Looking to the lease, we find that after oil or gas is obtained from any part of the leased land in paying quantities, the lease continues in force so long as it is so produced* subject to the covenants we have mentioned.
Now, if relator 'succeeded to all the rights, benefits and privileges granted to the original lessee as to the tract in question, he succeeded to those benefits and privileges which resulted from the production- of oil on any part of the lease exactly as though no part had been assigned, subject of course to all express and implied covenants of the lease which affect such rights.
The question has been before the courts innumerable times and our conclusion is supported by the great weight of authority. It is true, as respondent asserts, that the lease in question is statutory, and in some respects is different from the oil lease ordinarily used- in leasing private lands. But we find that the difference is not such as to materially affect the rights and duties of assignees. Gypsy Oil Co. v. Cover, *40678 Okl. 158, 189 P. 540, 11 A.L.R. 129 and annotation; Galloway v. Kroeger, 169 Okl. 645, 34 P.2d 250; Kimbley v. Luckey, 72 Okl. 217, 179 P. 928; Cowman et al v. Phillips Petroleum Corp., 142 Kan. 762, 51 P.2d 988; Pierce Oil Co. v. Schacht, 75 Okl. 101, 181 P. 731; Dow et al. v. Worley, 126 Okl. 175, 256 P. 56; Wilson v. Purnell et al., 199 Ky. 218, 250 S.W. 850; 2 Summers on Oil & Gas., Perm.Ed., § 295.
Klingsmith’s implied covenant in the original lease (to develop with reasonable diligence the undeveloped portion of the lease, after the discovery of oil or gas on any part of the leased land in paying quantities) the relator agreed to perform “insofar as said described lands (land in suit) are affected.”
The relator, therefore, was obliged under the terms of its assignment, to proceed with such reasonable diligence as the facts and circumstances required, to perform the development work on the tract in question after oil and gas were produced in paying quantities in 1936 on another tract covered by the lease, considering the lease as a whole.
■ The relator is therefore in error in asserting “that by virtue of Oil Well Drilling Company having so secured paying production of oil on its assigned part of said original leased premises, the term of said lease was continued in full force and effect under the provisions thereof as long thereafter as oil in paying quantities is ■ produced from the leased premises, subject only to the cash rental provided by the terms of the lease.”
The lease, following the statute (Sec. 132-411, Sts. 1929), provides for its cancellation for “non-payment of rentals or nonperformance by the lessee of any provision or requirement of the lease,” but this can be done only after thirty days’ notice of intention to cancel said lease specifying the default for which the lease is subject to cancellation; and providing that if within thirty days after the mailing of said notice to the lessee or assignee, he shall remedy the defaults specified in such notice, then no cancellation of said lease shall be entered by the Commissioner, but otherwise the lease shall thereupon terminate.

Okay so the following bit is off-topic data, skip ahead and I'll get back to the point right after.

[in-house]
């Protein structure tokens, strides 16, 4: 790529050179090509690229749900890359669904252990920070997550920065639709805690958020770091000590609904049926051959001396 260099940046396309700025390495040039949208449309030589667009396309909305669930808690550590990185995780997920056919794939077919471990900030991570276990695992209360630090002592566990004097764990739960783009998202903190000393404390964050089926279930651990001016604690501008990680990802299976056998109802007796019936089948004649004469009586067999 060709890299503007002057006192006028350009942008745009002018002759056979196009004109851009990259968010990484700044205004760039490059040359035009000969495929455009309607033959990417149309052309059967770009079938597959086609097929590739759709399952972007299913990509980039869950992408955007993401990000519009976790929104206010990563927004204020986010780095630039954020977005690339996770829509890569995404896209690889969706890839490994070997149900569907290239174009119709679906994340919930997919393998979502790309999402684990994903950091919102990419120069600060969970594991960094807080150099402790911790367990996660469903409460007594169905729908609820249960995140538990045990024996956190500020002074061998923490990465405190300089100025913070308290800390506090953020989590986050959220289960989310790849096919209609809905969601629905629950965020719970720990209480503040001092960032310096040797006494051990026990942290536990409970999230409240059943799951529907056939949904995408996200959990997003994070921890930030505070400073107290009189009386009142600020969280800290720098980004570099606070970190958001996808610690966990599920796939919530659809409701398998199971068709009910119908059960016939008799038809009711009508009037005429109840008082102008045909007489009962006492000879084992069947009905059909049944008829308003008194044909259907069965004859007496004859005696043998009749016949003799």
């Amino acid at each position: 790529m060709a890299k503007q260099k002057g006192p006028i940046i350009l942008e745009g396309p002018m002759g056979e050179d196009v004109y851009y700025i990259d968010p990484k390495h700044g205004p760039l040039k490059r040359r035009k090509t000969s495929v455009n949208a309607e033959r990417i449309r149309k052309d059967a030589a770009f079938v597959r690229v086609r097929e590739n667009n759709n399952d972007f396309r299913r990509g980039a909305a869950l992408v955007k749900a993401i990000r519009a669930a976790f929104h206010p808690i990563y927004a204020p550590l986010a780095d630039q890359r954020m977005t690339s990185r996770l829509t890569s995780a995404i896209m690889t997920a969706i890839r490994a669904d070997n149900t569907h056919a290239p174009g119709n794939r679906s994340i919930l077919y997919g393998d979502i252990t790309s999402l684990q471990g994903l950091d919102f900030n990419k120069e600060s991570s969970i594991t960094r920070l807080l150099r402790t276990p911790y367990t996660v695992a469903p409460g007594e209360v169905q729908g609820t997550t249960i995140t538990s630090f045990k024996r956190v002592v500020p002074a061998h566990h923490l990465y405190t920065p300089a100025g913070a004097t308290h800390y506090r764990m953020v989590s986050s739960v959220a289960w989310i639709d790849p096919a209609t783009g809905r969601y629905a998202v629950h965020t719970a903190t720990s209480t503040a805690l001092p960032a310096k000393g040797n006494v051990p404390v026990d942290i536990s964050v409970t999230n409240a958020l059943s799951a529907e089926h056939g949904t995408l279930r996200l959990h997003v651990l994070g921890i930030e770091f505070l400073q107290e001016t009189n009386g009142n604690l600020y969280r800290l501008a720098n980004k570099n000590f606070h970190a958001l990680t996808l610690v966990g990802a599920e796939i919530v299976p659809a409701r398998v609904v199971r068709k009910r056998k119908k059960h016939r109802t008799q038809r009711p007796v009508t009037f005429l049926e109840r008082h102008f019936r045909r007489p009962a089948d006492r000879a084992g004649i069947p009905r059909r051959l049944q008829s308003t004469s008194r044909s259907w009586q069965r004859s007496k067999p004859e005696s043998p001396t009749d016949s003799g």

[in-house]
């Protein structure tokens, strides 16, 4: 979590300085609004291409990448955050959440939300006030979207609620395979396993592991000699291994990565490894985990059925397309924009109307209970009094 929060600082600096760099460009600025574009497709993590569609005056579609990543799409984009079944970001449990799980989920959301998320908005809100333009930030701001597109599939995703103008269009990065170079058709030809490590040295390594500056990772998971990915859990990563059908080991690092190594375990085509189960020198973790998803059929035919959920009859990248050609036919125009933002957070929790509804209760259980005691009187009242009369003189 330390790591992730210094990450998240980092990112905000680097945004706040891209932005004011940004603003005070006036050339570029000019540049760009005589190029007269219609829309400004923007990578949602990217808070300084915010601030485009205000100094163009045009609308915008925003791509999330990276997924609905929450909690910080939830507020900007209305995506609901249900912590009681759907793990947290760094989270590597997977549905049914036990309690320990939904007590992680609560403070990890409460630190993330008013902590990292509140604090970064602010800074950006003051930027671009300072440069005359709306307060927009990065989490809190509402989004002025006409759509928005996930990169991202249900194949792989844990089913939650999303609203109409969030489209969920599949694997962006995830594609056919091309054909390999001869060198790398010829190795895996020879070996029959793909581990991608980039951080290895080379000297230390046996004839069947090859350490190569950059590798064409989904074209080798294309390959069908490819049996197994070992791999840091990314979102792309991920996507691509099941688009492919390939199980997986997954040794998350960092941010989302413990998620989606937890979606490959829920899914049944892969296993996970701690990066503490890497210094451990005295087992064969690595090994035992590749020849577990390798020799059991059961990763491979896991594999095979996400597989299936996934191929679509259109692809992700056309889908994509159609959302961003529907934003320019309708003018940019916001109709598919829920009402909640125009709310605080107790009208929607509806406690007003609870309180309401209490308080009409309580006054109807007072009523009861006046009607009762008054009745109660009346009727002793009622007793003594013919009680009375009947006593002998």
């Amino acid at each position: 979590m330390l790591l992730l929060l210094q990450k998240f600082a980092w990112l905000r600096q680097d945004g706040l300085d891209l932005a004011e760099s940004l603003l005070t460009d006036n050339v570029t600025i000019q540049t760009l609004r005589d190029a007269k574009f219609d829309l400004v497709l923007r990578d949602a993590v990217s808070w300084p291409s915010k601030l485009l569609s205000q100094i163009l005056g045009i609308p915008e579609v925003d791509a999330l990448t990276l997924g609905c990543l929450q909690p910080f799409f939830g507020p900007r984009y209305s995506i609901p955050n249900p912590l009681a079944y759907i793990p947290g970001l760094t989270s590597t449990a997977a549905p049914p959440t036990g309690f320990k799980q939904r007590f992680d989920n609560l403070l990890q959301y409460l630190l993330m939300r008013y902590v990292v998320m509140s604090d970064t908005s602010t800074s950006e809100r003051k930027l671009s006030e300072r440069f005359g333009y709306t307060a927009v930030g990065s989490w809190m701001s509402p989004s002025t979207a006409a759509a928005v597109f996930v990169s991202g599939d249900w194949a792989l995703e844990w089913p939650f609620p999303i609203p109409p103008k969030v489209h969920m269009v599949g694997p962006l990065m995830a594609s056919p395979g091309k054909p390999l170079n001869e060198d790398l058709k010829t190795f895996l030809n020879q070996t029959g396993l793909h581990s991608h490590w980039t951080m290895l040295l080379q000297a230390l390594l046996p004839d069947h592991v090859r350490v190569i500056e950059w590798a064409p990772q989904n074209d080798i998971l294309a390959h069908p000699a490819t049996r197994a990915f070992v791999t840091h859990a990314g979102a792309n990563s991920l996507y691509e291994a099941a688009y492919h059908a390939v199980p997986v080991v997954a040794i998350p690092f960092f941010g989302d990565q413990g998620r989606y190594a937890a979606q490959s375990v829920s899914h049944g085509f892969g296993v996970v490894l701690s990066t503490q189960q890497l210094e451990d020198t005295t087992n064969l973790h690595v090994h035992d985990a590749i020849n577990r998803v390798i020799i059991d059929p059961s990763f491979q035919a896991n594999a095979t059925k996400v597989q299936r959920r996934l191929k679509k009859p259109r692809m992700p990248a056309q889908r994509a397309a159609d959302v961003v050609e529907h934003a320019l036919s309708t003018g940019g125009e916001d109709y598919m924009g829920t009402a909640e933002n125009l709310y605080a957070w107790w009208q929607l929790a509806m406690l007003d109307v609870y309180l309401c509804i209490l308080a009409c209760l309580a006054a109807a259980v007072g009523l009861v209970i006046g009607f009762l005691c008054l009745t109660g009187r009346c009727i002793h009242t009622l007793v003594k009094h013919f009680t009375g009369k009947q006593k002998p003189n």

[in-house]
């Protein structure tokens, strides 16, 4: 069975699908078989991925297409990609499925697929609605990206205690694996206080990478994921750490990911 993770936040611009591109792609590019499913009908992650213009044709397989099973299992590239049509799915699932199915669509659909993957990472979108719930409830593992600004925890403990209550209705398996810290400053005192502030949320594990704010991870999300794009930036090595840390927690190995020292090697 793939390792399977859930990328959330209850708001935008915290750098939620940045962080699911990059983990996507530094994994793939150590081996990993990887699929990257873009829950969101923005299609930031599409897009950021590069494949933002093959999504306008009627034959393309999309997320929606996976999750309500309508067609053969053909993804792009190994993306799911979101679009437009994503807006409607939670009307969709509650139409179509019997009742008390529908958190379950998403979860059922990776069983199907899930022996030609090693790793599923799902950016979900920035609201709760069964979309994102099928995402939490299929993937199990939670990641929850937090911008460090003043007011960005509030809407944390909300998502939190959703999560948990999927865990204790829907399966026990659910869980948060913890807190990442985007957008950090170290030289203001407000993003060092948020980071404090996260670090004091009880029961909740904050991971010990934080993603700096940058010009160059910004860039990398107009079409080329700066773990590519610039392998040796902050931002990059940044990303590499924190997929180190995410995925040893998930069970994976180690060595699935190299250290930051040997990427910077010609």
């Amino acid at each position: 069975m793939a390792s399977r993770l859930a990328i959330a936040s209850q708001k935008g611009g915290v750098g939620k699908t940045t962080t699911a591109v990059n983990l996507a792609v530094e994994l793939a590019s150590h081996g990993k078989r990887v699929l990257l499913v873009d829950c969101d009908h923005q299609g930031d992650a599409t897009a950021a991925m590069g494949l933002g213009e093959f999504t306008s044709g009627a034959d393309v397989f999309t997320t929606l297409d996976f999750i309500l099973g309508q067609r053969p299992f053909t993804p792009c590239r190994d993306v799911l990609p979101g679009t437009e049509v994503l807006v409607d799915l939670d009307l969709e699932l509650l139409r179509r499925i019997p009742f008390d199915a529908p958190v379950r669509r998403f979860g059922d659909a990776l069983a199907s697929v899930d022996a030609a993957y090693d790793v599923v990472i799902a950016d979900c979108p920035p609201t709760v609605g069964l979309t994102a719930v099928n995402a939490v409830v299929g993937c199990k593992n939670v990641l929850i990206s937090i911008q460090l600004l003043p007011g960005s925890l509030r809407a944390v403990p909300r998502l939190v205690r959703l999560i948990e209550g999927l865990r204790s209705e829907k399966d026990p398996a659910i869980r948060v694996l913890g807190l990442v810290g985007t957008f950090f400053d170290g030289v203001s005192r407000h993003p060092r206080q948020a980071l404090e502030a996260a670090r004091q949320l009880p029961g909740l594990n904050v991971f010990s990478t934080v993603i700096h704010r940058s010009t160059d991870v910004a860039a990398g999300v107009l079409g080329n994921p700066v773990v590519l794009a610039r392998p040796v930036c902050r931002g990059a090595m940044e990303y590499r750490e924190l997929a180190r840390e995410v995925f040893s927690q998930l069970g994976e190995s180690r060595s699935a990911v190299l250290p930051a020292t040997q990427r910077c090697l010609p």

The case is presented upon the information and return, without testimony or agreed facts. We are authorized to consider only the undenied facts alleged in the information. The allegation to the effect that relator had performed all of the covenants required of it by the terms of the lease is denied by respondent.
It appears from the record that four years have elapsed since the one well was developed on the lease, and relator has performed no developing work on the tract in suit. We are not apprised whether the Commissioner of Public Land claims that relator’s implied covenant to use reasonable diligence to develop the land for oil and gas has been broken; and if so, whether he has given re*407lator notice of his intention to cancel the lease for failure to comply with such implied covenant if the default was not remedied; nor whether such default, if made, has been remedied. We are, therefore, unable to say that relator’s assignment of lease is in good standing, and that .respondent should be compelled to receive the $40 tendered him.
But in any event the relator’s title is not affected by the refusal of respondent to accept the tendered payment. The parties agree that such tender was made. If the lease is otherwise in good standing it is immaterial that the Commissioner of Public Land has refused the tender.
What delinquencies on the part of the relator constitute a breach of the implied covenant to exercise reasonable diligence in developing the _ property, and if breached, what acts on the part of relator, after the receipt of the thirty day notice as provided by the statute and lease, are necessary to “remedy the default,” are questions not before us, and regarding which we express no opinion.
While we are unable to say from the admitted facts that relator’s lease is in good standing, we believe we have determined the real issues in the case.
The information will be dismissed at relator’s cost. It is so ordered.
SADLER, ZINN, and MABRY, JJ., concur.